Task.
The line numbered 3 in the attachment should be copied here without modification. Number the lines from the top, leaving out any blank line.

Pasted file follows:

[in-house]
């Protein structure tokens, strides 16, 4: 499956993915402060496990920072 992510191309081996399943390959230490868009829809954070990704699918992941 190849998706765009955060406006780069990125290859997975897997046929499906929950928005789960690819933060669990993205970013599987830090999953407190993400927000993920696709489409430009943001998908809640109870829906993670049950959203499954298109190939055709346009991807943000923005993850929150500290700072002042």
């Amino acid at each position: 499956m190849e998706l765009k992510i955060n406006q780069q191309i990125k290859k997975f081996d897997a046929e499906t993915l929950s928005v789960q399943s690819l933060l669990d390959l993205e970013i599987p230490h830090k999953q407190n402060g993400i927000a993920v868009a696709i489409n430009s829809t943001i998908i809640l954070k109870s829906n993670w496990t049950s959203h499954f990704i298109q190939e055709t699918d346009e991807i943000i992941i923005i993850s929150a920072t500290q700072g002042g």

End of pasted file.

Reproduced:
């Amino acid at each position: 499956m190849e998706l765009k992510i955060n406006q780069q191309i990125k290859k997975f081996d897997a046929e499906t993915l929950s928005v789960q399943s690819l933060l669990d390959l993205e970013i599987p230490h830090k999953q407190n402060g993400i927000a993920v868009a696709i489409n430009s829809t943001i998908i809640l954070k109870s829906n993670w496990t049950s959203h499954f990704i298109q190939e055709t699918d346009e991807i943000i992941i923005i993850s929150a920072t500290q700072g002042g």